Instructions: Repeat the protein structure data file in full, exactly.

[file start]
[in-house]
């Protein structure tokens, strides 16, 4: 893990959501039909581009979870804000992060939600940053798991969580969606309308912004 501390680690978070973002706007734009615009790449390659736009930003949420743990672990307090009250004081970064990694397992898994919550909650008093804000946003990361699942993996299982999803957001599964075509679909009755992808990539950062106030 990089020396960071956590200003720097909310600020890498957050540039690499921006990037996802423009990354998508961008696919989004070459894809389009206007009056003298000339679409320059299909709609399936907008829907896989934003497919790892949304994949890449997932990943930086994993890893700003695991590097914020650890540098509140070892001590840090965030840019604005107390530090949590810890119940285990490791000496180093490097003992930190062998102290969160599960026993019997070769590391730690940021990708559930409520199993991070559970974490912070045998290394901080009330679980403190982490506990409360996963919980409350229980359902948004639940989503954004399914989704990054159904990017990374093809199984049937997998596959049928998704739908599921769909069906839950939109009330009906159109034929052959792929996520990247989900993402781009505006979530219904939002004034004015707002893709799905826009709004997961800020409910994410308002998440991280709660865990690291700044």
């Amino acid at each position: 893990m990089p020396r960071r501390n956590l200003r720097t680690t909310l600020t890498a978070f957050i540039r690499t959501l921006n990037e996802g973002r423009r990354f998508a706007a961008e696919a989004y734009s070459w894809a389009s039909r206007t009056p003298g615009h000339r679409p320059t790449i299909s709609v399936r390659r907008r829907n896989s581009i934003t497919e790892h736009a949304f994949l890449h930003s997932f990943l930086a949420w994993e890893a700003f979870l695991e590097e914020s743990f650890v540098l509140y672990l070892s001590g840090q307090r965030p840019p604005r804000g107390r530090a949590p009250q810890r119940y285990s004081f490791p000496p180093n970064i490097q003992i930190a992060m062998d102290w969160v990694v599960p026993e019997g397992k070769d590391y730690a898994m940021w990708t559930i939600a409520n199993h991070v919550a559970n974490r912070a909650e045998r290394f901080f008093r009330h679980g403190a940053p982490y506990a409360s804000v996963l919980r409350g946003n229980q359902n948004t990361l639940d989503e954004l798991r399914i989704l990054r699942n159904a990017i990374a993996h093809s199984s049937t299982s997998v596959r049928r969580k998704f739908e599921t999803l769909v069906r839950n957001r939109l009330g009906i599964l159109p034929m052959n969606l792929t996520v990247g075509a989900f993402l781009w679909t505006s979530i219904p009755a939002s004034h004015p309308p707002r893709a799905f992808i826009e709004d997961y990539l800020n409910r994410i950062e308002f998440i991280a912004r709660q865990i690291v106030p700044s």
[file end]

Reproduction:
[in-house]
């Protein structure tokens, strides 16, 4: 893990959501039909581009979870804000992060939600940053798991969580969606309308912004 501390680690978070973002706007734009615009790449390659736009930003949420743990672990307090009250004081970064990694397992898994919550909650008093804000946003990361699942993996299982999803957001599964075509679909009755992808990539950062106030 990089020396960071956590200003720097909310600020890498957050540039690499921006990037996802423009990354998508961008696919989004070459894809389009206007009056003298000339679409320059299909709609399936907008829907896989934003497919790892949304994949890449997932990943930086994993890893700003695991590097914020650890540098509140070892001590840090965030840019604005107390530090949590810890119940285990490791000496180093490097003992930190062998102290969160599960026993019997070769590391730690940021990708559930409520199993991070559970974490912070045998290394901080009330679980403190982490506990409360996963919980409350229980359902948004639940989503954004399914989704990054159904990017990374093809199984049937997998596959049928998704739908599921769909069906839950939109009330009906159109034929052959792929996520990247989900993402781009505006979530219904939002004034004015707002893709799905826009709004997961800020409910994410308002998440991280709660865990690291700044």
């Amino acid at each position: 893990m990089p020396r960071r501390n956590l200003r720097t680690t909310l600020t890498a978070f957050i540039r690499t959501l921006n990037e996802g973002r423009r990354f998508a706007a961008e696919a989004y734009s070459w894809a389009s039909r206007t009056p003298g615009h000339r679409p320059t790449i299909s709609v399936r390659r907008r829907n896989s581009i934003t497919e790892h736009a949304f994949l890449h930003s997932f990943l930086a949420w994993e890893a700003f979870l695991e590097e914020s743990f650890v540098l509140y672990l070892s001590g840090q307090r965030p840019p604005r804000g107390r530090a949590p009250q810890r119940y285990s004081f490791p000496p180093n970064i490097q003992i930190a992060m062998d102290w969160v990694v599960p026993e019997g397992k070769d590391y730690a898994m940021w990708t559930i939600a409520n199993h991070v919550a559970n974490r912070a909650e045998r290394f901080f008093r009330h679980g403190a940053p982490y506990a409360s804000v996963l919980r409350g946003n229980q359902n948004t990361l639940d989503e954004l798991r399914i989704l990054r699942n159904a990017i990374a993996h093809s199984s049937t299982s997998v596959r049928r969580k998704f739908e599921t999803l769909v069906r839950n957001r939109l009330g009906i599964l159109p034929m052959n969606l792929t996520v990247g075509a989900f993402l781009w679909t505006s979530i219904p009755a939002s004034h004015p309308p707002r893709a799905f992808i826009e709004d997961y990539l800020n409910r994410i950062e308002f998440i991280a912004r709660q865990i690291v106030p700044s």